Article from THE OREGONIAN
Thanks to Dan for this information!

An Eartha-shaking version of 'Cinderella' 

As the fairy godmother, Eartha Kitt lights up the classical 

Friday, June 22, 2001

By HOLLY JOHNSON, special to The Oregonian 

Seeing Eartha Kitt do her sexy godmother -- the low range of her 
voice in snazzy form and
that wonderful stage presence as powerful as ever -- is just one 
of the highlights of Rodgers
and Hammerstein's "Cinderella," a touring company that garnered 
some positive reviews
when it was originally performed in New York. 

The scenic design by James Youmans harks back to the Walt Disney 
cartoon version a
little, but it's better, much richer. A mythical kingdom with 
slanting rooftops and a round
moon (that later becomes a clock face when Cinderella's zero hour 
strikes) folds into a
home with a hearth where our heroine waits for her miracle in the 
shape of a fairy
godmother, sans tutu and wand, encased in a sparkling, form-
fitting gown. 

During her transformation scene, colored lights from above flash 
brilliantly, a pile of
pumpkins glow like lanterns and the stage is awash in visual 
magic just before Cinderella
(played by "Sopranos" actress Jamie-Lynn Sigler) appears in her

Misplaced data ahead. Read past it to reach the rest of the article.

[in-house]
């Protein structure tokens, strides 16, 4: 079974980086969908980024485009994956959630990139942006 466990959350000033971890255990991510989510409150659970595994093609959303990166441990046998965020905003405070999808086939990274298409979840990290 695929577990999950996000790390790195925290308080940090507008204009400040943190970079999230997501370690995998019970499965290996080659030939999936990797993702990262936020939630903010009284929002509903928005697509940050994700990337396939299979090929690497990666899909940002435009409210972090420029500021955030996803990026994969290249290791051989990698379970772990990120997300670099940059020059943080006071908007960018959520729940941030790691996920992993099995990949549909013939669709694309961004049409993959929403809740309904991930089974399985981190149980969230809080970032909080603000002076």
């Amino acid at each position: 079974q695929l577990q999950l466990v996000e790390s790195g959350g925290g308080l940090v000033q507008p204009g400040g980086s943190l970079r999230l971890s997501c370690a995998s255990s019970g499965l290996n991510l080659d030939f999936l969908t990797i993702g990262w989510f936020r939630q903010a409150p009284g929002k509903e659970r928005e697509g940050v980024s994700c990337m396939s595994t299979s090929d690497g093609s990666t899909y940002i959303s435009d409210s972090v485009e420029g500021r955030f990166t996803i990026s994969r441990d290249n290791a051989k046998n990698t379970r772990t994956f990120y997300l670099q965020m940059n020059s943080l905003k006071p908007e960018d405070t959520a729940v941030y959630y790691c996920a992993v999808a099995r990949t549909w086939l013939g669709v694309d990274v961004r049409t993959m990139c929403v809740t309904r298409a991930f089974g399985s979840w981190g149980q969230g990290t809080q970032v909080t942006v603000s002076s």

white, glittery gown. 

The engaging score features such vintage selections as "The 
Sweetest Sounds," a
repeated duet first performed with charm by Sigler and Paolo 
Montalban as the Prince (or
Chris, as he is called here, perhaps to bring him a certain 
contemporary identity). The
other well-known piece is "In My Own Little Corner," a Cinderella 
solo that Lesley Ann
Warren made popular in a 1960s made-for-television version of the 

Sigler's delivery is delicate but comes across with appropriate 
wistfulness. Her audience, a
gaggle of mice and a cat named Charles, are stick puppets 
cleverly handled and voiced
by cast members in uniform clothing designed to make them melt 
into the scenery. 

But Eartha Kitt, with her radiant powerful presence, creates the 
strongest image of the
evening. When she tells Cinderella to believe in herself, there's 
a note of authority that
rings back over the five decades that Kitt has been performing. 
For those of us who have
been fans of hers over the years, it's a treat to see her again. 

I expected more humor from the stepmother character, here 
performed by a man, Everett
Quinton, with a fitting precision. Stepsisters Grace (NaTasha 
Yvette Williams) and Joy
(Alexandra Kolb) would have been funnier also as men, but these 
two had a few stellar
moments each. Otherwise, their overblown performances seemed 
culled from a children's
television show -- which "Cinderella" in this version was, 
initially, I suppose. 

A portion of the language in this version is updated to the 
present, so you really don't flinch
when you hear one irritated stepsister announce to the other, 
"Sister, you're working my last
good nerve." 

There's a large cartoon element to this production, not only with 
the sets but also with the
bright, colorful costumes by Pamela Scofield. Cartoon movement 
also makes up much of
the wonderful, sometimes goofy choreography by Ken Roberson. 

The show is designed primarily for kids, but if you like Rodgers 
and Hammerstein, you won't
be disappointed.